Minister Donohoe welcomes receipt of Ireland’s SURE loan as part of EU support

30th March, 2021

€2.492 billion used to support jobs and workers through TWSS in time of need


In the Budget 2021 speech, the Minister for Finance announced the Irish Government’s decision to make a formal application to the European Commission for funding under the Support to mitigate Unemployment Risks in an Emergency (SURE) Instrument.

The application was submitted on the 26thof October and following this, was assessed and accepted by the European Commission. On foot of this assessment, the EU Council adopted a decision granting SURE aid to Ireland on the 5th of December 2020.

The Commission included Ireland’s loan amount in their bond issuance calendar for the first quarter of 2021 and today Ireland draws down €2.492 billion.

Welcoming the SURE funds, the Minister for Finance said:

“The EU developed a number of crisis instruments to support Member States effected by Covid-19 and the Exchequer is getting the benefit of that today.  This is a welcome development, which supports jobs and workers and demonstrates the benefits of acting together in a time of crisis. The focus now is ensuring we get a strong recovery underway”.

The SURE instrument provides financial assistance by the European Commission to Member States in the form of loans of up to €100 billion in total, and takes advantage of the Commission’s strong AAA credit rating.

To date, 19 countries, including Ireland, have applied for funding totalling €90.6 billion. €62.5 billion has already been disbursed to Italy, Spain, Poland, Greece, Croatia, Lithuania, Cyprus, Slovenia, Malta, Latvia, Belgium, Romania, Hungary, Portugal, Czechia and Slovakia. A further €13 billion is disbursed this week, including to Ireland.

The amount of the Irish application is based on costs already expended by the Government as part of the Covid-19 Temporary Wage Subsidy Scheme (TWSS), which satisfied the conditions for an application.


Background on SURE

The SURE instrument is intended primarily to support Member States with efforts to protect workers and jobs, and also support some health-related measures. 

It is temporary in nature, with the duration and scope limited to tackling the consequences of the coronavirus pandemic. It was adopted at ECOFIN, and published in the Official Journal of the European Union on 19 May 2020.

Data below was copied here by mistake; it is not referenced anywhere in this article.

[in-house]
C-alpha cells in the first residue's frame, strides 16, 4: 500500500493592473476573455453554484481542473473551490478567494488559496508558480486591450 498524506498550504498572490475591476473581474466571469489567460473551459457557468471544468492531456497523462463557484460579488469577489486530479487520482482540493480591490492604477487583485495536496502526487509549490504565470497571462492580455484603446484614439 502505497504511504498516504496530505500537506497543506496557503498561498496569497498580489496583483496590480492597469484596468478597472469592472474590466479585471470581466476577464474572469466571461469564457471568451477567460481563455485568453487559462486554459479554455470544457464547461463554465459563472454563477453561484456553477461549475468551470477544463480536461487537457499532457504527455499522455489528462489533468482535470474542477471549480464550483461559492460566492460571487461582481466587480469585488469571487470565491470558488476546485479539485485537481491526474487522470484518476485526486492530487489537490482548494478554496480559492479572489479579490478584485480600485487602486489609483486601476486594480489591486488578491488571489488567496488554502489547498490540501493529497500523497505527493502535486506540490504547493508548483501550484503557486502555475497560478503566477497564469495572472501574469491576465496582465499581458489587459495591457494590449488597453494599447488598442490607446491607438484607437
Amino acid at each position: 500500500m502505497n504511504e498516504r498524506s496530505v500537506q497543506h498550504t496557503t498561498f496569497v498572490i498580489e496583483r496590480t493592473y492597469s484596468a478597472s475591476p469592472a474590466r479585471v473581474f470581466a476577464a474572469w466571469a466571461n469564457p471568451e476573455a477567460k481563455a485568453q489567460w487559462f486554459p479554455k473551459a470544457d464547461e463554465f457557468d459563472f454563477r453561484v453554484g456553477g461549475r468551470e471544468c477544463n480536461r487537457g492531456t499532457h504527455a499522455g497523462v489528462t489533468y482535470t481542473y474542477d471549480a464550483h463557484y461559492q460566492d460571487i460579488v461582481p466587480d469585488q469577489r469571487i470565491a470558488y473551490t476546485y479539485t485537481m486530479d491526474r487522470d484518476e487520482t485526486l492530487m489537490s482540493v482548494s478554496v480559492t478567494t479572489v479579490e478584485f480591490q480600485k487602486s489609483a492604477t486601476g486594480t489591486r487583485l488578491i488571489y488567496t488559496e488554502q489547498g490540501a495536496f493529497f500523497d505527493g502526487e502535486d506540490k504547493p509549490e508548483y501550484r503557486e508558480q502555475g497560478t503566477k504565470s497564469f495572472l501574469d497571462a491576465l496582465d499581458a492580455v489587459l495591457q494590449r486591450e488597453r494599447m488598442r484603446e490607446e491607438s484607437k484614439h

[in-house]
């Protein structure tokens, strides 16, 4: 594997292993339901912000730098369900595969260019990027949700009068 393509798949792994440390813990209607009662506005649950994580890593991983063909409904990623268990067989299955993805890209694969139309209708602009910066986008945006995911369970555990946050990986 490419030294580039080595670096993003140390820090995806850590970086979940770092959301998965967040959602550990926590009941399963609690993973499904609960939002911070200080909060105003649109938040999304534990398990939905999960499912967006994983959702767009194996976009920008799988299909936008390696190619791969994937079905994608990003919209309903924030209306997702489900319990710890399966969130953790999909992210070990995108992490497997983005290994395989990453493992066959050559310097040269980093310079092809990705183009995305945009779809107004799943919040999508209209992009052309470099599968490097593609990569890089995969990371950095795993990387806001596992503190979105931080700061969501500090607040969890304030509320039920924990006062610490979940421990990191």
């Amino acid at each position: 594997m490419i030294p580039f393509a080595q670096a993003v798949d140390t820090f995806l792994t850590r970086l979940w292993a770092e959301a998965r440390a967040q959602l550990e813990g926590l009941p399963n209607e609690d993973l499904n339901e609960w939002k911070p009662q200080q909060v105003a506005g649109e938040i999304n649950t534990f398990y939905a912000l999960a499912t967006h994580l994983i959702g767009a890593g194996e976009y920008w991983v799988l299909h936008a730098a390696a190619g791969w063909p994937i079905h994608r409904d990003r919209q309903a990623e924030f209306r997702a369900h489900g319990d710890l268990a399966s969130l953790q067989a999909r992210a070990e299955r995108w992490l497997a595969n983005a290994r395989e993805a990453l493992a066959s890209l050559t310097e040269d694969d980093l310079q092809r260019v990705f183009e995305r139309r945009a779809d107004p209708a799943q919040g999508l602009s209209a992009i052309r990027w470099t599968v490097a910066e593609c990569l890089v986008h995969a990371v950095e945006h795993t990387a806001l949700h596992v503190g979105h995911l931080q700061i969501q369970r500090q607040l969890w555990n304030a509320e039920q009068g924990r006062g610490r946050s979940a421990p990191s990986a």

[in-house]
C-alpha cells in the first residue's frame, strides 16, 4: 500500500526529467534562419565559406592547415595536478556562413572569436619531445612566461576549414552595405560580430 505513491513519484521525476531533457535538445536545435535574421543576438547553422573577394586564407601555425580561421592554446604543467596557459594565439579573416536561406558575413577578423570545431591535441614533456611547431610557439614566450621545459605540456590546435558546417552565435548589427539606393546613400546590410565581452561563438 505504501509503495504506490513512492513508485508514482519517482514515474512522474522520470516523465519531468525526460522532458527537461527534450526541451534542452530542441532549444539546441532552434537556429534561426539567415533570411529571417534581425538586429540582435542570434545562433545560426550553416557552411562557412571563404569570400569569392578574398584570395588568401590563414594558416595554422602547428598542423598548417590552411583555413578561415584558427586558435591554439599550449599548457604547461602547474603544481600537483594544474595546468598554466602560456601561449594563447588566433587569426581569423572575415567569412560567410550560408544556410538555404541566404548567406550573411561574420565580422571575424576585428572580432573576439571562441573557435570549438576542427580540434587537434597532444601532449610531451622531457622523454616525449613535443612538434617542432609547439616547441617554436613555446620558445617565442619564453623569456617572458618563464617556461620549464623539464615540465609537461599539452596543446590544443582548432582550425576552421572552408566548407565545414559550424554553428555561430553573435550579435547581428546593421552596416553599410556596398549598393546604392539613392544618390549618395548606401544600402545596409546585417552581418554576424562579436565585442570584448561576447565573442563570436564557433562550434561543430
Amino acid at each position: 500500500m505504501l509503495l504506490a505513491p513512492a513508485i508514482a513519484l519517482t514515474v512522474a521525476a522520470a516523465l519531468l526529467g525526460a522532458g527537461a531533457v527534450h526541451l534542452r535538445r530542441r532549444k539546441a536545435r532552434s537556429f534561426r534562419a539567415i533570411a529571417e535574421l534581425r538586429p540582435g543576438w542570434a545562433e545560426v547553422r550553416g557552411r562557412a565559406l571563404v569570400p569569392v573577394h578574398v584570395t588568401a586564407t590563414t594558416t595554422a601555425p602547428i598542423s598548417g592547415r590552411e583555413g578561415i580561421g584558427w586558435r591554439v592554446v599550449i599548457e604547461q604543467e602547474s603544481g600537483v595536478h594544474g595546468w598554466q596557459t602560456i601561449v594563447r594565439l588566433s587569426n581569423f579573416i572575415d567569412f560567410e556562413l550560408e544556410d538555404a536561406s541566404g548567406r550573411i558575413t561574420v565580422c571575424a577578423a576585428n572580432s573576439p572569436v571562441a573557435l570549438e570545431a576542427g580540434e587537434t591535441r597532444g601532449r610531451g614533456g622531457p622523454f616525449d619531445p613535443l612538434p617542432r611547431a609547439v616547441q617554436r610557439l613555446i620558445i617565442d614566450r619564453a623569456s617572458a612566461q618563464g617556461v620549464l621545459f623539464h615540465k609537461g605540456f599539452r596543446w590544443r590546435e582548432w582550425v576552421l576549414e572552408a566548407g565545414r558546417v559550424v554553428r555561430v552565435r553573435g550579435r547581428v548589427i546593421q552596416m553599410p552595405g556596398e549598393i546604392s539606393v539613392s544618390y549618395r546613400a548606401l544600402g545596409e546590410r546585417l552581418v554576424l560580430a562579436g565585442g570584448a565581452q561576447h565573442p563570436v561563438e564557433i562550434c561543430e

Briefly, the Commission borrows on financial markets to finance loans to Member States, allowing Member States benefit from the EU’s strong credit rating (AAA) and low borrowing costs. Under the proposal, SURE will provide financial assistance to Member States of up to €100bn in total.  

SURE comes with safeguards to ensure fair and equitable access to funding for Member States, with no more than €60 billion available to any three Member States under the proposal. The loans will be underpinned by a system of voluntary guarantees from Member States. For a lending volume of €100 billion under the SURE instrument, €25 billion in guarantee commitments are required from all Member States collectively. This guarantee mechanism ensures Member States do not have to pay any money upfront. 

Each Member State contributes to the guarantee in proportion to its relative share in the total Gross National Income of the Union. For Ireland, this would be equivalent to €483m (1.9% of EU-27 GNI). 


Background on Covid-19 Temporary Wage Subsidy Scheme (TWSS)

The TWSS was introduced on 26 March to support firm viability and preserve the relationship between the employer and employee insofar as is possible by subsidising a portion of the employer wage bill in circumstances where the employer’s business has been negatively impacted by the restrictions that have had to be introduced to stop the spread of the COVID-19 virus. 

Nearly 70,000 employers registered for the scheme and over €2.7bn was spent when the scheme ended in August 2020, supporting over 600,000 individual employees over the life of the scheme.